Teachout’s Satchmo at the Waldorf at Mosaic Theater (review)
Craig Wallace as Louis Armstrong in Satchmo at the Waldorf from Mosaic Theater Company of DC (Photo by Stan Barouh)
Also from the start we see that the genial, smiling image of Armstrong is going to be shattered with salty language and off-color stories as Armstrong reflects on his life’s story, from being born the son of a New Orleans prostitute through growing jazz, and then mainstream, stardom.
Satchmo at the Waldorf is based on Teachout’s 2009 biography Pops: A Life of Louis Armstrong. The play draws upon Armstrong’s own words, often tape recordings by the man himself, which he used to analyze his performances and record his thoughts. The script rings with an authenticity that provides a real look into Armstrong, complete with opinions and some regrets about his musical career and race relations.
This Armstrong is a lion in winter, his pride wounded over his perceived betrayal by his long-time manager Joe Glaser and criticism from younger jazz players, such as Miles Davis. Teachout’s play has Craig Wallace shift between all three characters.
Wallace gives a sensational performance, playing each of the men with zest and personality. Yet while he affects Armstrong’s broad smile and familiar raspy voice, his portrayals are powerful impressions instead of slavish imitations.
Director Eleanor Holdridge helps Wallace achieve a rhythm that holds the audience spellbound. Both Armstrong and Glaser were complicated men, and the story builds in intensity as it reveals their inner personalities and views of each other. Through it all Armstrong maintains an optimistic view of life despite suffering through decades of mistreatment and racial injustice.
Craig Wallace as Joe Glaser in Satchmo at the Waldorf from Mosaic Theater Company of DC (Photo by Stan Barouh)
Glaser, a fast-talking, Caucasian Jew with mob connections, served as Armstrong’s manager for 40 years. He was a tough man who had almost total control over Armstrong’s career, advising him to put aside high C notes and scat singing for a more accessible swing style headlining a smaller group and singing mainstream songs, advice that drove Armstrong to achieve great success.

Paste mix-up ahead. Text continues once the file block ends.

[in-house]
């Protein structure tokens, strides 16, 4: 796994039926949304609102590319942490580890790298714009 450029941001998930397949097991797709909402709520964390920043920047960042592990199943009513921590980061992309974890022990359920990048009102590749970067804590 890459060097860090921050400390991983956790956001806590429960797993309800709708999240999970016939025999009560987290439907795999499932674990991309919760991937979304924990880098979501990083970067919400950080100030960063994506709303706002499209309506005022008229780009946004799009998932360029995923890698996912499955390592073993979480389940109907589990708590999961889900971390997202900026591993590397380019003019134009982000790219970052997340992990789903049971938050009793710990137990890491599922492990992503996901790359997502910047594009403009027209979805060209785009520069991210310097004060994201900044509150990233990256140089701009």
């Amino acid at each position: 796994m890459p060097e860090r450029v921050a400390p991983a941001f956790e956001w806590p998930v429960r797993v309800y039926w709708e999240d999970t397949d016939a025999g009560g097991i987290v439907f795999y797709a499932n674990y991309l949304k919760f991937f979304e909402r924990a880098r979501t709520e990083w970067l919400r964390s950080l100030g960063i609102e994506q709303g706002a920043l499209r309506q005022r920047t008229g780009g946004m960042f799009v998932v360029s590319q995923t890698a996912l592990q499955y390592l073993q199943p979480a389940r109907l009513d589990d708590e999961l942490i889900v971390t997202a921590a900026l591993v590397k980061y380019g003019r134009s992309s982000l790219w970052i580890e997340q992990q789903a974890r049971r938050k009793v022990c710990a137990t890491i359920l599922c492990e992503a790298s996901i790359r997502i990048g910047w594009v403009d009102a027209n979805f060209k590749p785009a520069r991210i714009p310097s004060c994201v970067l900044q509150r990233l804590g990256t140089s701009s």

Armstrong trusted Glaser and treated him almost like a father (although he notes that neither Glaser nor celebrity friends like Bing Crosby would ever invite him into their homes). However, Glaser also built a booking business off of his star client’s success, yet failed to leave Armstrong a piece of that business when he died.
Armstrong’s mainstream success led to resentment by young jazz musicians. Armstrong was seen by some as an “Uncle Tom” and a clown who did not adequately support the civil rights movement, according to the Miles Davis character. Armstrong is hurt by the fact that he lost support from black audiences as he achieved popular success through songs like “What a Wonderful World” and “Hello, Dolly” (a song that kicked the Beatles from the number one position on the pop charts but that Armstrong disdained).
The story plays out on a convincing dressing room set designed by Andrew Cohen and through occasional visits to the sides of the stage. The production’s artistic team provides deft touches that augment the atmosphere of the play.
Satchmo at the Waldorf provides only glimpses of his music (mostly through a solo in “West End Blues”), his fame, and his celebrity friendships. It tantalizes the audience, leaving us wanting to know more.
Ultimately Louis Armstrong was an entertainer who liked to bring joy and happiness to his audiences. Mosaic Theater Company’s Satchmo at the Waldorf accomplishes the same with a production that both charms and educates us about one of the most famous show business figures of the 20th century.